Sulfate in the Atmospheric Boundary Layer: Concentration and Mechanisms of Formation

  1. David R. Schryer
  1. R. F. Pueschel and
  2. E. W. Barrett

Published Online: 21 MAR 2013

DOI: 10.1029/GM026p0241

Heterogeneous Atmospheric Chemistry

Heterogeneous Atmospheric Chemistry

How to Cite

Pueschel, R. F. and Barrett, E. W. (1982) Sulfate in the Atmospheric Boundary Layer: Concentration and Mechanisms of Formation, in Heterogeneous Atmospheric Chemistry (ed D. R. Schryer), American Geophysical Union, Washington, D. C.. doi: 10.1029/GM026p0241

Author Information

  1. Office of Weather Research and Modification, NOAA Environmental Research Laboratories, Boulder, Colorado 80303

Publication History

  1. Published Online: 21 MAR 2013
  2. Published Print: 1 JAN 1982

ISBN Information

Print ISBN: 9780875900513

Online ISBN: 9781118663813



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Data on particulate sulfur in a coalfired power plant plume and on its long-range transport are presented in relation to the total aerosol. The primary plume aerosol that could provide potential catalytic surfaces for sulfate generation is fly ash. Its surface area was determined in situ by Knollenberg optical particle counters. Surface features and the spatial distribution of elements in individual fly ash particles were determined by scanning electron microscopy and X-ray energy dispersive analysis of airborne samples.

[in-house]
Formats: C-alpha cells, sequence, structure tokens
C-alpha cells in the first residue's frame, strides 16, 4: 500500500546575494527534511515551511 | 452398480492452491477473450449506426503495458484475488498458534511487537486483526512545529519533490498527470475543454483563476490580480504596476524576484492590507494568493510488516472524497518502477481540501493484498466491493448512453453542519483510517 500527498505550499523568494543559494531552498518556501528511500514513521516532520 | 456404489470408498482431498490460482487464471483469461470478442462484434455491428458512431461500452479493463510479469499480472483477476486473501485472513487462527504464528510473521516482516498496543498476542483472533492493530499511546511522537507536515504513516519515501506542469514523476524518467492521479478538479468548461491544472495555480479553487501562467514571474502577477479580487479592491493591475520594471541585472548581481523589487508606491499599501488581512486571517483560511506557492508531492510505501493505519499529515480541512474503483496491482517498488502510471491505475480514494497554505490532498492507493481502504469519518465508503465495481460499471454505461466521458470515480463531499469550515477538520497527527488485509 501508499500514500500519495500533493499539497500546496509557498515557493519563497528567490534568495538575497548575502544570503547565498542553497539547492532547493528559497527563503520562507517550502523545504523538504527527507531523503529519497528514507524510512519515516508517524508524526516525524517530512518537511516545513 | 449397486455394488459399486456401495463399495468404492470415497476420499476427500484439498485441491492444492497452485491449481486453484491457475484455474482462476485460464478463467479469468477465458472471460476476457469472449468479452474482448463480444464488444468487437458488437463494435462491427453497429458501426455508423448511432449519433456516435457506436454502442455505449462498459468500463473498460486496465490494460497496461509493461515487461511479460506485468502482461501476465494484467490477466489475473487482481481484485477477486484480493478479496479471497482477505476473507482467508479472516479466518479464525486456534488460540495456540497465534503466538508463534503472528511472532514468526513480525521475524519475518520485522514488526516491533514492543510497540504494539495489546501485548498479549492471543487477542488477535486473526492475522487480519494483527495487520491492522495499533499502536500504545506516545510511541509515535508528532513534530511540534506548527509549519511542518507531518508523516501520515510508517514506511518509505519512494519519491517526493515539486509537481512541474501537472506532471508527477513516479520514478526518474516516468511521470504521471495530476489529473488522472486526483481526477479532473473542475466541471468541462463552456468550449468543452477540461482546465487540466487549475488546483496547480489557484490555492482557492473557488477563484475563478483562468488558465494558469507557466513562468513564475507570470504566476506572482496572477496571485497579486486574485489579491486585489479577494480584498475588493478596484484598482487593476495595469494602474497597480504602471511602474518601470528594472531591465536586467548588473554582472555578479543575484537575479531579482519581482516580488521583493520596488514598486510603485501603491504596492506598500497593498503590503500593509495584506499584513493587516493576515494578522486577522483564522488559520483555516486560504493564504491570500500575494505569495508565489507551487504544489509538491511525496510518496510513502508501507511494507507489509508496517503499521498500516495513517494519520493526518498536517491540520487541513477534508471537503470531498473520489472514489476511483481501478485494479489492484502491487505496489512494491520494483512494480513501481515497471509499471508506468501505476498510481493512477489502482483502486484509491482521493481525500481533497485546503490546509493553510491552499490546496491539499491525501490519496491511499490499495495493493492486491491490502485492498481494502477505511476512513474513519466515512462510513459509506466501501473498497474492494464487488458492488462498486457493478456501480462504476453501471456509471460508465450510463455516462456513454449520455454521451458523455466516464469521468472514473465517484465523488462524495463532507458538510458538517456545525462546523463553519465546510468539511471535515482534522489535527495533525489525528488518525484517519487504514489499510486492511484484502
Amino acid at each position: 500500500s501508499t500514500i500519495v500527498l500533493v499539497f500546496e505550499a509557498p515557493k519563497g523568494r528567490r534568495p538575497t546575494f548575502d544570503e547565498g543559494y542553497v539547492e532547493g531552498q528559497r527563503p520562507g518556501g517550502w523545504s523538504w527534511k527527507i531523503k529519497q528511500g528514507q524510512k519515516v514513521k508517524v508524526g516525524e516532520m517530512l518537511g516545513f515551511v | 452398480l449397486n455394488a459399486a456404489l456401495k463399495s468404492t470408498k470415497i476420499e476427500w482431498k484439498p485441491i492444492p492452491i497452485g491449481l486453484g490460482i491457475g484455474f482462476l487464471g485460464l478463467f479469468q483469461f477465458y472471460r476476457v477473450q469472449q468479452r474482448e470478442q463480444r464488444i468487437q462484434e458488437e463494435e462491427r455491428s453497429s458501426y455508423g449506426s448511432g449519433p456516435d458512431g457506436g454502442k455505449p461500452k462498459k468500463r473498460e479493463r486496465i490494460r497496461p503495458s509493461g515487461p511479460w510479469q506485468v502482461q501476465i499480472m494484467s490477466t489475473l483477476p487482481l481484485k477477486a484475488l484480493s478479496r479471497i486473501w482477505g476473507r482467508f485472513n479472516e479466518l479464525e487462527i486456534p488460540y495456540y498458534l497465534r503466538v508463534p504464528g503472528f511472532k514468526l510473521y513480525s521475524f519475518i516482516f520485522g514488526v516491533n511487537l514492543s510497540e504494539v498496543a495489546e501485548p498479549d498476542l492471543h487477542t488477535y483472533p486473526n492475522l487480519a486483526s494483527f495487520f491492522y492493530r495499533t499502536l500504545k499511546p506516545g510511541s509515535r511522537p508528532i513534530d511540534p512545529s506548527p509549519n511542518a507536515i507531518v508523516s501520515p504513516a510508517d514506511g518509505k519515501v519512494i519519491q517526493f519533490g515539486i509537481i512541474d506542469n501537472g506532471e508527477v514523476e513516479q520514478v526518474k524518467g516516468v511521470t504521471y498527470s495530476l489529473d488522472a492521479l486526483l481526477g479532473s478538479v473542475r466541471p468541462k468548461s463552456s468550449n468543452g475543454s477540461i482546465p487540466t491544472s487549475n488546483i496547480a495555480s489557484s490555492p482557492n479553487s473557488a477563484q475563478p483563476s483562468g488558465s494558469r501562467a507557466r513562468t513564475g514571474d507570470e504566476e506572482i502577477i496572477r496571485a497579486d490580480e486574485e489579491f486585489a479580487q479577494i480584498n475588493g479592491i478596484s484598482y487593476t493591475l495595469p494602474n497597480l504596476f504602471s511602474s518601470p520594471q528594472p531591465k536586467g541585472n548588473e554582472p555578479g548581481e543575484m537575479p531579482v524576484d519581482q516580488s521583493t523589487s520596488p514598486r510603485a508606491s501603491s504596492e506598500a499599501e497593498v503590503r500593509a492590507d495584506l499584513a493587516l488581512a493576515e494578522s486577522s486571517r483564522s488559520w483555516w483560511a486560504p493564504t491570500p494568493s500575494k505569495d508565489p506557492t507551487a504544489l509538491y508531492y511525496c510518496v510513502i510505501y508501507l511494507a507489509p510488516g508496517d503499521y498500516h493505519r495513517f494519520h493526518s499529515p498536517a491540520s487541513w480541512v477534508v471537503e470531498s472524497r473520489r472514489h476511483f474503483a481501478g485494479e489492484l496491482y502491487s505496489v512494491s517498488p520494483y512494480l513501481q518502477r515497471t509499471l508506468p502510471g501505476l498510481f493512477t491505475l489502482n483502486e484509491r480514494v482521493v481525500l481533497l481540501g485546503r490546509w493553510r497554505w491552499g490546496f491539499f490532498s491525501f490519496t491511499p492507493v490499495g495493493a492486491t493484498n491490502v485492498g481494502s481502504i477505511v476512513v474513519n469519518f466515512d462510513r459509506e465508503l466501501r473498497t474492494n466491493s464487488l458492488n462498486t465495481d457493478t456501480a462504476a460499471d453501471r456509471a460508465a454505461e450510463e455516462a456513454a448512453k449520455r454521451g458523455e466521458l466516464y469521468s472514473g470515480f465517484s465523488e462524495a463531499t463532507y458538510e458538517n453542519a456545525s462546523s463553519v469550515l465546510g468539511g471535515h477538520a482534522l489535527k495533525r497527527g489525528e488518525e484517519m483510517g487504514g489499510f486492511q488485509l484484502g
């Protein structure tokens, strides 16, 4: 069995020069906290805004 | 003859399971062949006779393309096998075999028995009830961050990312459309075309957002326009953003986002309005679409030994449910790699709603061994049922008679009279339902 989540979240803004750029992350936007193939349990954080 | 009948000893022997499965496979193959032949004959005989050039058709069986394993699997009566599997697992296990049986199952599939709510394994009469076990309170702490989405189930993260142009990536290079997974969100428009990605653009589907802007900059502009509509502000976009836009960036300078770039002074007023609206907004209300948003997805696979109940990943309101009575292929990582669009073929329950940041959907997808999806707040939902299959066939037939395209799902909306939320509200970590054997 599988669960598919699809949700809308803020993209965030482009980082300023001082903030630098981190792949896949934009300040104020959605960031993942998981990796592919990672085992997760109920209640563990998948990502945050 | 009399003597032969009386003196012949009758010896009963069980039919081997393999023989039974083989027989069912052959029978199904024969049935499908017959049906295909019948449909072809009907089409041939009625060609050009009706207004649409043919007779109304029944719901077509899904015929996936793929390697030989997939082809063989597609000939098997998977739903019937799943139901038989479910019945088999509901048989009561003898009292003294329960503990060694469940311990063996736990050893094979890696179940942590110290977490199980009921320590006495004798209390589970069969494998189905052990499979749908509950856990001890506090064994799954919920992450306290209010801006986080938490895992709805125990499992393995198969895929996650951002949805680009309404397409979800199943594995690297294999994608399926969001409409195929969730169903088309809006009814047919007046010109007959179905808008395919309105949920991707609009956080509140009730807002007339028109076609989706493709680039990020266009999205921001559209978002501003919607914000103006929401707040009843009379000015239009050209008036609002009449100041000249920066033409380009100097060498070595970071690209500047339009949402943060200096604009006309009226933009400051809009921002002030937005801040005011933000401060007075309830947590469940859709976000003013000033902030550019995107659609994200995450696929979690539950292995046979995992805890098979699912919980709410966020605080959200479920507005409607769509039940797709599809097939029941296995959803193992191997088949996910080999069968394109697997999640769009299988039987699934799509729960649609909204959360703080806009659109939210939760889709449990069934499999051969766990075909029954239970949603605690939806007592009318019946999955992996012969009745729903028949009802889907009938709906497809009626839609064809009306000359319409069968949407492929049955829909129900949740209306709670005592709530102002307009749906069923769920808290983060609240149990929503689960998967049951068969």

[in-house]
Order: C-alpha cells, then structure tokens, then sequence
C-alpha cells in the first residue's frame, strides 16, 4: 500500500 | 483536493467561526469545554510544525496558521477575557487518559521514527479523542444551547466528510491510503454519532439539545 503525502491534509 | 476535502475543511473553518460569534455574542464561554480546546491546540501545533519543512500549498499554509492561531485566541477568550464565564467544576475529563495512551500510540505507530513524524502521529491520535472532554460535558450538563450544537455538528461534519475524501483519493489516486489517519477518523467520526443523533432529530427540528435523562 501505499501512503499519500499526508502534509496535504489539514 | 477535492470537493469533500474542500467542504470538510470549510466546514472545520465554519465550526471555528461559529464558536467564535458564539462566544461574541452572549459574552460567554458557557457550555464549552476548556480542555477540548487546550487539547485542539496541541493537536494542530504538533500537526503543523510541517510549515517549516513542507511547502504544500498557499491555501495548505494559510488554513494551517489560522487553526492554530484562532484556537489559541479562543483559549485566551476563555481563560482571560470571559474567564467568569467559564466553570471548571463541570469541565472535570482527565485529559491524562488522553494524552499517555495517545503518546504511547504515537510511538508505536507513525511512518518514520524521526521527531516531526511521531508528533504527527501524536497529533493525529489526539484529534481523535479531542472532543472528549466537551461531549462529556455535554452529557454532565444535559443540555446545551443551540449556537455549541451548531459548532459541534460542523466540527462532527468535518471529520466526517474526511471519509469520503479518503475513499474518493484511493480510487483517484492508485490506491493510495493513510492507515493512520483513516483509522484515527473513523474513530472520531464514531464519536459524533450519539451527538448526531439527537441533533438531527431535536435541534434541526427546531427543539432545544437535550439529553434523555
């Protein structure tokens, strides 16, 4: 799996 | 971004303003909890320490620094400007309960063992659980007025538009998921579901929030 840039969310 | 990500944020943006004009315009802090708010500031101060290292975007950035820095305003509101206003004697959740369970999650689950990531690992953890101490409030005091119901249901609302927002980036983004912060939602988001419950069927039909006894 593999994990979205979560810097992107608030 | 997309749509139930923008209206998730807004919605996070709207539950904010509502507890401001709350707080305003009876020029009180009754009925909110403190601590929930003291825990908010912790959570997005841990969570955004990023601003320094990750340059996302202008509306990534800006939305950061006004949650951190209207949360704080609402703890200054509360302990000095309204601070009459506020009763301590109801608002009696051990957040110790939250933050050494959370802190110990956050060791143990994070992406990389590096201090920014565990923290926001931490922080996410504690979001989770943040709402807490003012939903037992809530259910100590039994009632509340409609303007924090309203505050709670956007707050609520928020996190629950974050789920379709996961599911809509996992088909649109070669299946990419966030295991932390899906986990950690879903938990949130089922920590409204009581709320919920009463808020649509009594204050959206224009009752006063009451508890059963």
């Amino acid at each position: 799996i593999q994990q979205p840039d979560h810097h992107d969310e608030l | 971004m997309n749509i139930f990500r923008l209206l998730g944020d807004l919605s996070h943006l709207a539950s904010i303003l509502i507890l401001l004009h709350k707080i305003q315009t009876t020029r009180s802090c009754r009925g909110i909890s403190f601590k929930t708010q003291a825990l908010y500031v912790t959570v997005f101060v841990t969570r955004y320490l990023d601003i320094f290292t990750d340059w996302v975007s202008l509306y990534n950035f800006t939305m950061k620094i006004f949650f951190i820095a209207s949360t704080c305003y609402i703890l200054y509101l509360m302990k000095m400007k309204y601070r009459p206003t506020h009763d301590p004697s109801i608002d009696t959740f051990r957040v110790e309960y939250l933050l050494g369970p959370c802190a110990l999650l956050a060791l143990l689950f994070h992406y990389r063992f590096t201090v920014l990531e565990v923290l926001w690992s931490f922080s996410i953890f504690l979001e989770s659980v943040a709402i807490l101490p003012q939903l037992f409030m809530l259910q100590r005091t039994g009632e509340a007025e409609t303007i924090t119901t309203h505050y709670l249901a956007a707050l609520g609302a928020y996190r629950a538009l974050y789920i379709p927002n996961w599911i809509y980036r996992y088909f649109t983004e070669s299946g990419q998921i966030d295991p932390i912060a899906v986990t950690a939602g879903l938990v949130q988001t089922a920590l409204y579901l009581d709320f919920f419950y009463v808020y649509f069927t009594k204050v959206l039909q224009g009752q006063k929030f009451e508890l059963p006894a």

The results provide evidence of a selective accumulation of sulfate on the surface on some fly ash particles. The amount of sulfate thus formed, however, is only about 2 percent of the total mass. Hence, fly ash has little catalytic effect on the heterogeneous conversion of SO2 to SO4= above currently accepted rates of 1 percent per hour. Homogeneous nucleation at low rates appears to be equally important for the generation of small sulfate particles that are subject to long-range transport. This finding was confirmed by measurements in east-central Utah, a region of the contiguous U.S. that historically is characterized by excellent atmospheric clarity. Although the total particle mass of the background aerosol in Utah is 2 orders of magnitude less than in the Four Corners area, the small-particle mode is dominated by silicon and sulfur. The spherical shape of these silicon- and sulfur-containing particles indicates that a phase transition was involved in the mechanism of their formation. The increase in sulfur aerosols with height suggests their advection from remote sources. It appears that silicon is as good a tracer for a primary combustion aerosol as is sulfur for a secondary aerosol.